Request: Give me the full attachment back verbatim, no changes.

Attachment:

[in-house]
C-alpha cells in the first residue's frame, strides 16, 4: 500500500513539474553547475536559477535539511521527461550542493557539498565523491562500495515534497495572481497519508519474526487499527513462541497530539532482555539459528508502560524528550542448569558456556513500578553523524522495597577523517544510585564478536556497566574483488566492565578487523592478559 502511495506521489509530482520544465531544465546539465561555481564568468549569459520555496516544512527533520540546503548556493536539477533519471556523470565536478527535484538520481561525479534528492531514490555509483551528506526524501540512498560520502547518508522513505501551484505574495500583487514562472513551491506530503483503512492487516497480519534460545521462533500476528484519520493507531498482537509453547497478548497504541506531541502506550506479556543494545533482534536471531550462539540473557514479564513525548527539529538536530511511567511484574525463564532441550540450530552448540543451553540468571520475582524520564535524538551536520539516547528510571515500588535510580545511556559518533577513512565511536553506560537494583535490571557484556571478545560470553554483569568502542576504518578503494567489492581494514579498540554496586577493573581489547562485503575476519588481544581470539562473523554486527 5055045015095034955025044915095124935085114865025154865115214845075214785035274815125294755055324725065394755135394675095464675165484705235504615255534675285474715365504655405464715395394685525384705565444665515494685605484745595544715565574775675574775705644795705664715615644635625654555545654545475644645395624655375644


[in-house]
C-alpha cells in the first residue's frame, strides 16, 4: 500500500513539474553547475536559477535539511521527461550542493557539498565523491562500495515534497495572481497519508519474526487499527513462541497530539532482555539459528508502560524528550542448569558456556513500578553523524522495597577523517544510585564478536556497566574483488566492565578487523592478559 502511495506521489509530482520544465531544465546539465561555481564568468549569459520555496516544512527533520540546503548556493536539477533519471556523470565536478527535484538520481561525479534528492531514490555509483551528506526524501540512498560520502547518508522513505501551484505574495500583487514562472513551491506530503483503512492487516497480519534460545521462533500476528484519520493507531498482537509453547497478548497504541506531541502506550506479556543494545533482534536471531550462539540473557514479564513525548527539529538536530511511567511484574525463564532441550540450530552448540543451553540468571520475582524520564535524538551536520539516547528510571515500588535510580545511556559518533577513512565511536553506560537494583535490571557484556571478545560470553554483569568502542576504518578503494567489492581494514579498540554496586577493573581489547562485503575476519588481544581470539562473523554486527 5055045015095034955025044915095124935085114865025154865115214845075214785035274815125294755055324725065394755135394675095464675165484705235504615255534675285474715365504655405464715395394685525384705565444665515494685605484745595544715565574775675574775705644795705664715615644635625654555545654545475644645395624655375644